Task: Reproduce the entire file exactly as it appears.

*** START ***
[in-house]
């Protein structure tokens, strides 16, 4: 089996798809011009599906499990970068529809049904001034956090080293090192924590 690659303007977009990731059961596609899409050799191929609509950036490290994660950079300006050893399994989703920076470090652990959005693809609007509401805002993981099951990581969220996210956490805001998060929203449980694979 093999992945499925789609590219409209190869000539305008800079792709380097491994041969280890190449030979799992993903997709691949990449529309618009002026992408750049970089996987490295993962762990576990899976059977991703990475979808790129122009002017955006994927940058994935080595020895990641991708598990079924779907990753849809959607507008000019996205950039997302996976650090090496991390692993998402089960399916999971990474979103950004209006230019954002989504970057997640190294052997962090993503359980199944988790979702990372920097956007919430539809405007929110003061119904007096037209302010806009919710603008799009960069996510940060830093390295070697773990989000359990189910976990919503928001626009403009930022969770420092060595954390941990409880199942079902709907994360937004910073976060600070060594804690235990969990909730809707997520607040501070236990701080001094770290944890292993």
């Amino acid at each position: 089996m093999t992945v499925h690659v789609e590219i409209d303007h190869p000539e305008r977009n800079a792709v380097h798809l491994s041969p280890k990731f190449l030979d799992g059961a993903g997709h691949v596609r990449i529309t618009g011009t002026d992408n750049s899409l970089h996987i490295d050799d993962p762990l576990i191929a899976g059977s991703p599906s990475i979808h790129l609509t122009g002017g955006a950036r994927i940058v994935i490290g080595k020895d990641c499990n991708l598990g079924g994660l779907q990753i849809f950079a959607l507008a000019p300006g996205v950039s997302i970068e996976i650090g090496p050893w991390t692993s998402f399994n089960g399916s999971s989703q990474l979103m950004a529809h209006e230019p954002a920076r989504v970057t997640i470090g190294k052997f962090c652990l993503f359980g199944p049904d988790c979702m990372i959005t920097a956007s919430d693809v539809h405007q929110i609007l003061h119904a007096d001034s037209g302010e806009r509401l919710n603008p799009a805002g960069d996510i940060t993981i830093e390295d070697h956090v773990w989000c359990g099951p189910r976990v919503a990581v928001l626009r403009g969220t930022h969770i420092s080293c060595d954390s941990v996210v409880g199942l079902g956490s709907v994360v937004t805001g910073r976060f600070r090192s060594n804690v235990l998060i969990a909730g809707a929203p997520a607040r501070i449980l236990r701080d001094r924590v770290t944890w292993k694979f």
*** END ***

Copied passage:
[in-house]
């Protein structure tokens, strides 16, 4: 089996798809011009599906499990970068529809049904001034956090080293090192924590 690659303007977009990731059961596609899409050799191929609509950036490290994660950079300006050893399994989703920076470090652990959005693809609007509401805002993981099951990581969220996210956490805001998060929203449980694979 093999992945499925789609590219409209190869000539305008800079792709380097491994041969280890190449030979799992993903997709691949990449529309618009002026992408750049970089996987490295993962762990576990899976059977991703990475979808790129122009002017955006994927940058994935080595020895990641991708598990079924779907990753849809959607507008000019996205950039997302996976650090090496991390692993998402089960399916999971990474979103950004209006230019954002989504970057997640190294052997962090993503359980199944988790979702990372920097956007919430539809405007929110003061119904007096037209302010806009919710603008799009960069996510940060830093390295070697773990989000359990189910976990919503928001626009403009930022969770420092060595954390941990409880199942079902709907994360937004910073976060600070060594804690235990969990909730809707997520607040501070236990701080001094770290944890292993």
């Amino acid at each position: 089996m093999t992945v499925h690659v789609e590219i409209d303007h190869p000539e305008r977009n800079a792709v380097h798809l491994s041969p280890k990731f190449l030979d799992g059961a993903g997709h691949v596609r990449i529309t618009g011009t002026d992408n750049s899409l970089h996987i490295d050799d993962p762990l576990i191929a899976g059977s991703p599906s990475i979808h790129l609509t122009g002017g955006a950036r994927i940058v994935i490290g080595k020895d990641c499990n991708l598990g079924g994660l779907q990753i849809f950079a959607l507008a000019p300006g996205v950039s997302i970068e996976i650090g090496p050893w991390t692993s998402f399994n089960g399916s999971s989703q990474l979103m950004a529809h209006e230019p954002a920076r989504v970057t997640i470090g190294k052997f962090c652990l993503f359980g199944p049904d988790c979702m990372i959005t920097a956007s919430d693809v539809h405007q929110i609007l003061h119904a007096d001034s037209g302010e806009r509401l919710n603008p799009a805002g960069d996510i940060t993981i830093e390295d070697h956090v773990w989000c359990g099951p189910r976990v919503a990581v928001l626009r403009g969220t930022h969770i420092s080293c060595d954390s941990v996210v409880g199942l079902g956490s709907v994360v937004t805001g910073r976060f600070r090192s060594n804690v235990l998060i969990a909730g809707a929203p997520a607040r501070i449980l236990r701080d001094r924590v770290t944890w292993k694979f």